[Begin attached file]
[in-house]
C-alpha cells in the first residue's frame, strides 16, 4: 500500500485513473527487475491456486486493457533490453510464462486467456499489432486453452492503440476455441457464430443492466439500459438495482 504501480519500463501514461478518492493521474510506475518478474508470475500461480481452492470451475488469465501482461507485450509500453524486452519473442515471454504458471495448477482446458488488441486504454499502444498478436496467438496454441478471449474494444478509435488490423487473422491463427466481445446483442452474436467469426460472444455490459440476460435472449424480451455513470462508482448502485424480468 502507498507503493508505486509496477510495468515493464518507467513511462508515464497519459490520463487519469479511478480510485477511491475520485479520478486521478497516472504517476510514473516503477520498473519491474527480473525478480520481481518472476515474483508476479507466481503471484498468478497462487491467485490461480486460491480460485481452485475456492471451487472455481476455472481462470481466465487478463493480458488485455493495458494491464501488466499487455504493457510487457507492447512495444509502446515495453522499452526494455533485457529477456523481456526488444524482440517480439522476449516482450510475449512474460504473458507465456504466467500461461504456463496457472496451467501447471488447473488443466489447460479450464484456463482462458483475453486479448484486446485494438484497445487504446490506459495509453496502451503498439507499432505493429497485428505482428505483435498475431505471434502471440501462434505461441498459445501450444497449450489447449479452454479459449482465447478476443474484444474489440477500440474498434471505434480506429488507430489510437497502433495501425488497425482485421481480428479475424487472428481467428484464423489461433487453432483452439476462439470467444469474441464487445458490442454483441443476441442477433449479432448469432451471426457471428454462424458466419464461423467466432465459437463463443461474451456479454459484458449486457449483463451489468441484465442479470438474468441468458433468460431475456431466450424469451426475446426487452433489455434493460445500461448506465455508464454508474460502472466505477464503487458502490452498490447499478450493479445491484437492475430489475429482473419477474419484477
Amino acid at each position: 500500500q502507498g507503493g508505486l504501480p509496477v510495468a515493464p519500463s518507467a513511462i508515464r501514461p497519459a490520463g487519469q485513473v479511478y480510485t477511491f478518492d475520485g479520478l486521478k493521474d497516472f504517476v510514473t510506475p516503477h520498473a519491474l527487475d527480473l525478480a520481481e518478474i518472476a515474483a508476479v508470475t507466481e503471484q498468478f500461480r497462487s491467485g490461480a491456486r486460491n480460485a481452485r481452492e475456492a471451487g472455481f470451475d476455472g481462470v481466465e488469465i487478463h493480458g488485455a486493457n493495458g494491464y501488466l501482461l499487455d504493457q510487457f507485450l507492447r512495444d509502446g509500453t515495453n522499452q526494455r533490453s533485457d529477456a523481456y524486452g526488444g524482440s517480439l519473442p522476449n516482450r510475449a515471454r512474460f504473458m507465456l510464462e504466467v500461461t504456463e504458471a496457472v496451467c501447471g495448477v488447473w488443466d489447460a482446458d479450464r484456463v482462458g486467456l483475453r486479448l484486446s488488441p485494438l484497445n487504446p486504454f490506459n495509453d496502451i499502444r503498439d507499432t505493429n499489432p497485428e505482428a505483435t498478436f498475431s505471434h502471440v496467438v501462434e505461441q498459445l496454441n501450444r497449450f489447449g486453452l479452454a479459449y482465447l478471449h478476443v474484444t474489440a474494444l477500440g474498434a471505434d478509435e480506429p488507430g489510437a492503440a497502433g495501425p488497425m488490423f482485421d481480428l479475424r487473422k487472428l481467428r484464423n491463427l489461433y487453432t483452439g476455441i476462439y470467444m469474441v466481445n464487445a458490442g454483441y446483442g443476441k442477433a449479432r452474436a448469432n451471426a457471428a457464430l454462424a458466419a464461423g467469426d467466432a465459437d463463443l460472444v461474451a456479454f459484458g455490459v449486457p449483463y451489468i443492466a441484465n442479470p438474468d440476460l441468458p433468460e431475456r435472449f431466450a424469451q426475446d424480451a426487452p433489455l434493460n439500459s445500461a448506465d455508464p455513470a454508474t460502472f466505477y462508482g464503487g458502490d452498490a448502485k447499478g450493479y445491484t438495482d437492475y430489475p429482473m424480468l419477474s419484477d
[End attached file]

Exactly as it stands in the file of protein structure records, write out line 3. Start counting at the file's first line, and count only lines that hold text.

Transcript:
Amino acid at each position: 500500500q502507498g507503493g508505486l504501480p509496477v510495468a515493464p519500463s518507467a513511462i508515464r501514461p497519459a490520463g487519469q485513473v479511478y480510485t477511491f478518492d475520485g479520478l486521478k493521474d497516472f504517476v510514473t510506475p516503477h520498473a519491474l527487475d527480473l525478480a520481481e518478474i518472476a515474483a508476479v508470475t507466481e503471484q498468478f500461480r497462487s491467485g490461480a491456486r486460491n480460485a481452485r481452492e475456492a471451487g472455481f470451475d476455472g481462470v481466465e488469465i487478463h493480458g488485455a486493457n493495458g494491464y501488466l501482461l499487455d504493457q510487457f507485450l507492447r512495444d509502446g509500453t515495453n522499452q526494455r533490453s533485457d529477456a523481456y524486452g526488444g524482440s517480439l519473442p522476449n516482450r510475449a515471454r512474460f504473458m507465456l510464462e504466467v500461461t504456463e504458471a496457472v496451467c501447471g495448477v488447473w488443466d489447460a482446458d479450464r484456463v482462458g486467456l483475453r486479448l484486446s488488441p485494438l484497445n487504446p486504454f490506459n495509453d496502451i499502444r503498439d507499432t505493429n499489432p497485428e505482428a505483435t498478436f498475431s505471434h502471440v496467438v501462434e505461441q498459445l496454441n501450444r497449450f489447449g486453452l479452454a479459449y482465447l478471449h478476443v474484444t474489440a474494444l477500440g474498434a471505434d478509435e480506429p488507430g489510437a492503440a497502433g495501425p488497425m488490423f482485421d481480428l479475424r487473422k487472428l481467428r484464423n491463427l489461433y487453432t483452439g476455441i476462439y470467444m469474441v466481445n464487445a458490442g454483441y446483442g443476441k442477433a449479432r452474436a448469432n451471426a457471428a457464430l454462424a458466419a464461423g467469426d467466432a465459437d463463443l460472444v461474451a456479454f459484458g455490459v449486457p449483463y451489468i443492466a441484465n442479470p438474468d440476460l441468458p433468460e431475456r435472449f431466450a424469451q426475446d424480451a426487452p433489455l434493460n439500459s445500461a448506465d455508464p455513470a454508474t460502472f466505477y462508482g464503487g458502490d452498490a448502485k447499478g450493479y445491484t438495482d437492475y430489475p429482473m424480468l419477474s419484477d